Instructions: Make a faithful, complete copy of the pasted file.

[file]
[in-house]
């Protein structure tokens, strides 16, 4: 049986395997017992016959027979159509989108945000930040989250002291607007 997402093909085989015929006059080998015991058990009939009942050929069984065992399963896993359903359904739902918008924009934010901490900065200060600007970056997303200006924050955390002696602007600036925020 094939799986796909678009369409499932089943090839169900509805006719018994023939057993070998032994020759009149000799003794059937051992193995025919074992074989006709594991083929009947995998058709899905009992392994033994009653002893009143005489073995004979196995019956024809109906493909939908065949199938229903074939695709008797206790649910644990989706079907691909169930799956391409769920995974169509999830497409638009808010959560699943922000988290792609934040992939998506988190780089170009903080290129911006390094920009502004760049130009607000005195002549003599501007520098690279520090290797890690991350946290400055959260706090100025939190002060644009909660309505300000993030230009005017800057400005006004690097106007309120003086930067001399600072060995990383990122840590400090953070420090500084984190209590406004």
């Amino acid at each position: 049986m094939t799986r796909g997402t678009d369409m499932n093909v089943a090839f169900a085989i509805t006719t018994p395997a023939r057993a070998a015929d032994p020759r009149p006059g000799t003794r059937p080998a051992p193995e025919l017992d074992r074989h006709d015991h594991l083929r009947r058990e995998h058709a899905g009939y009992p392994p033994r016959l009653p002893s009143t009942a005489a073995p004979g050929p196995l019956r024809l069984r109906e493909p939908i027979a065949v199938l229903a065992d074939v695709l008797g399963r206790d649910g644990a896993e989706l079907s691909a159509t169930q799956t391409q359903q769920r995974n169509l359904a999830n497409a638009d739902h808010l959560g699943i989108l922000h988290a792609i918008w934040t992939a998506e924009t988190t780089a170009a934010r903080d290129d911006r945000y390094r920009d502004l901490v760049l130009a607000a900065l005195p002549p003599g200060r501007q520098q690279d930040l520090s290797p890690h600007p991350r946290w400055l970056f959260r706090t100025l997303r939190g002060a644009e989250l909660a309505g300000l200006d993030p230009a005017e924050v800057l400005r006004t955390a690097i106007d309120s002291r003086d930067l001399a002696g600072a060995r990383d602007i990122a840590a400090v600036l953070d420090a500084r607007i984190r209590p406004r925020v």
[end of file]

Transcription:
[in-house]
């Protein structure tokens, strides 16, 4: 049986395997017992016959027979159509989108945000930040989250002291607007 997402093909085989015929006059080998015991058990009939009942050929069984065992399963896993359903359904739902918008924009934010901490900065200060600007970056997303200006924050955390002696602007600036925020 094939799986796909678009369409499932089943090839169900509805006719018994023939057993070998032994020759009149000799003794059937051992193995025919074992074989006709594991083929009947995998058709899905009992392994033994009653002893009143005489073995004979196995019956024809109906493909939908065949199938229903074939695709008797206790649910644990989706079907691909169930799956391409769920995974169509999830497409638009808010959560699943922000988290792609934040992939998506988190780089170009903080290129911006390094920009502004760049130009607000005195002549003599501007520098690279520090290797890690991350946290400055959260706090100025939190002060644009909660309505300000993030230009005017800057400005006004690097106007309120003086930067001399600072060995990383990122840590400090953070420090500084984190209590406004």
């Amino acid at each position: 049986m094939t799986r796909g997402t678009d369409m499932n093909v089943a090839f169900a085989i509805t006719t018994p395997a023939r057993a070998a015929d032994p020759r009149p006059g000799t003794r059937p080998a051992p193995e025919l017992d074992r074989h006709d015991h594991l083929r009947r058990e995998h058709a899905g009939y009992p392994p033994r016959l009653p002893s009143t009942a005489a073995p004979g050929p196995l019956r024809l069984r109906e493909p939908i027979a065949v199938l229903a065992d074939v695709l008797g399963r206790d649910g644990a896993e989706l079907s691909a159509t169930q799956t391409q359903q769920r995974n169509l359904a999830n497409a638009d739902h808010l959560g699943i989108l922000h988290a792609i918008w934040t992939a998506e924009t988190t780089a170009a934010r903080d290129d911006r945000y390094r920009d502004l901490v760049l130009a607000a900065l005195p002549p003599g200060r501007q520098q690279d930040l520090s290797p890690h600007p991350r946290w400055l970056f959260r706090t100025l997303r939190g002060a644009e989250l909660a309505g300000l200006d993030p230009a005017e924050v800057l400005r006004t955390a690097i106007d309120s002291r003086d930067l001399a002696g600072a060995r990383d602007i990122a840590a400090v600036l953070d420090a500084r607007i984190r209590p406004r925020v």